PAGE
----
>>>>> But the proposal does nothing _directly_ to prevent a CA from issuing a
>>>>> cert, right? And since browsers aren't logging the certs as they find
>>>>> them, this doesn't inform the owner of the domain either.
>>>>>
>>>>> Instead it seems to be a hoped-for effect of "default-configured
>>>>> browsers will raise hell if they are presented with a non-logged cert
>>>>> and CAs will feel compelled to go along with the audit logging".
>>>>
>>>> CAs do not have to go along with anything, the log will accept a cert
>>>> from anyone - which obviously includes the owner of the cert.
>>>
>>> There would need to be a way for end-users to report new certs via their
>>> browser, much like they report browser crashes today. Wouldn't some users
>>> want it? I think it would be good to involve the users in this process as
>>> much as is practical.
>>>
>>>>> they'll have to put the certs they
>>>>> issue in the logs too, right?
>>>>
>>>> Someone will, yes.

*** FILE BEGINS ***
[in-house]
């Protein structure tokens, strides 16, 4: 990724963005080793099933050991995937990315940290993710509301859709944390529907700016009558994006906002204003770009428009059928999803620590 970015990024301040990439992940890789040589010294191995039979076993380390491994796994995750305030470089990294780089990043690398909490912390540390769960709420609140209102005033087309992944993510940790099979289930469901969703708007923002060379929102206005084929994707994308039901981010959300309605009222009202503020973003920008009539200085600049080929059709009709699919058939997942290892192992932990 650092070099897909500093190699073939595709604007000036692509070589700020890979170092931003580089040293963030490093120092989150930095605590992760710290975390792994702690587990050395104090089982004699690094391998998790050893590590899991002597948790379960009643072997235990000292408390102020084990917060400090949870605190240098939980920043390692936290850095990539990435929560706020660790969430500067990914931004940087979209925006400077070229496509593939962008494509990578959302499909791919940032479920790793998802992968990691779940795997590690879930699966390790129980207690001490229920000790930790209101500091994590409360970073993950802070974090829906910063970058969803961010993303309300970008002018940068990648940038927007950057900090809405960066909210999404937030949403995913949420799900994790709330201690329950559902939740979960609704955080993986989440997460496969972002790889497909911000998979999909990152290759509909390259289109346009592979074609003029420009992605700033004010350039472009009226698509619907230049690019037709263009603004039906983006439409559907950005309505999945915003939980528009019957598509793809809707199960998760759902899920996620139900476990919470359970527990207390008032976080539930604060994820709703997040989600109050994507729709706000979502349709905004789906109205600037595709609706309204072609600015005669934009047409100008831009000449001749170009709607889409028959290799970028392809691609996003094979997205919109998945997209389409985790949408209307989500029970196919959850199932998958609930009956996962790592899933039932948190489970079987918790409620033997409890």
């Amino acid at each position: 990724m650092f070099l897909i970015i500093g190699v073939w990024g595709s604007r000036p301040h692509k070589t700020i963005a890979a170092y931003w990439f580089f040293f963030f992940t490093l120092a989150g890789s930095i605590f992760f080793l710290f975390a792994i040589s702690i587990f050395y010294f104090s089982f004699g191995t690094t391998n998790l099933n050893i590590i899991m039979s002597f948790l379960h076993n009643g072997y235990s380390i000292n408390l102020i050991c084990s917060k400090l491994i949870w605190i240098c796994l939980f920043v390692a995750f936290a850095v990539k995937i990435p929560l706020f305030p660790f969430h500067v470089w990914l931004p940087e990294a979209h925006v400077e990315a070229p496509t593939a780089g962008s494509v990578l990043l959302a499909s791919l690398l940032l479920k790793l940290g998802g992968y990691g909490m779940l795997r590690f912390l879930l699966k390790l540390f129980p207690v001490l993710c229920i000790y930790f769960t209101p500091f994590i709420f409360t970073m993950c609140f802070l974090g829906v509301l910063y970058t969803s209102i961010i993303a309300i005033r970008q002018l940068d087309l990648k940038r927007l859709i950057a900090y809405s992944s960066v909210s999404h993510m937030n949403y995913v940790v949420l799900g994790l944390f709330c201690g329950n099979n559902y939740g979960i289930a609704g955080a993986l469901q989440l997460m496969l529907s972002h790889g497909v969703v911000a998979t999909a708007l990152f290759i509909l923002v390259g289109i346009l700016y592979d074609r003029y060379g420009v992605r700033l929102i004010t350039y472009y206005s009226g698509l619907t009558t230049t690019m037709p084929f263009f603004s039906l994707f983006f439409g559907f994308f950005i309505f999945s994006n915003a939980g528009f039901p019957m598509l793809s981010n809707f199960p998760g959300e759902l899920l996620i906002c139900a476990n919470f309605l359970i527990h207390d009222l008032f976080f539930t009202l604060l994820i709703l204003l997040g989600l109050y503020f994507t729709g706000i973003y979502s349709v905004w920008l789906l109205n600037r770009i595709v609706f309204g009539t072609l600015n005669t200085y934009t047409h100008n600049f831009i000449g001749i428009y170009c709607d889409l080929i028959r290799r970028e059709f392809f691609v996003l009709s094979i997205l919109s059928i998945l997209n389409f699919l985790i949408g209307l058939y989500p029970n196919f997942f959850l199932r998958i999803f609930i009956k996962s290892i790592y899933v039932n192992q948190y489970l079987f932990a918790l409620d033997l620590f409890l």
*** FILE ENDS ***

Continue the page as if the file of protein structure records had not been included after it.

>>>>
>>>>> Wouldn't they have to put the certs they sign in the public log? They
>>>>> don't have to do this today.
>>>>
>>>> No, but their certs are already publicly visible today.
>>>
>>> I don't believe this is the case. It's one of the big problems with the
>>> system we have today.
>>>
>>> Consider a sub-CA which is issed for the purpose of a company's
>>> deep-inspecting firewall (e.g., a BlueCoat). The device will use the
>>> sub-CA to issue new certs on-the-fly for each new website that the
>>> internal network clients browse to. The rest of the world (hopefully)
>>> never sees those certs.
>>>
>>> Yet this log of the certs that it has generated is highly confidential.
>>> It contains info about the browsing history of the entire company, e.g.,
>>> parts suppliers, financial institutions, use your imagination.
>>>
>>> The current crop of "trusted" CAs refuse to give the names or even the
>>> count of the sub-CAs they've sold. They only require that the party to
>>> which they sell them agree in a contract to use them accordingly.
>>>
>>> I'm all for saying that these sub-CAs need to be put on the boat to the
>>> island of lost toys like the toxic plastic that they are. But I wouldn't
>>> expect the parties that currently enjoy this privilege to go quietly. :-)
>>>
>>> - Marsh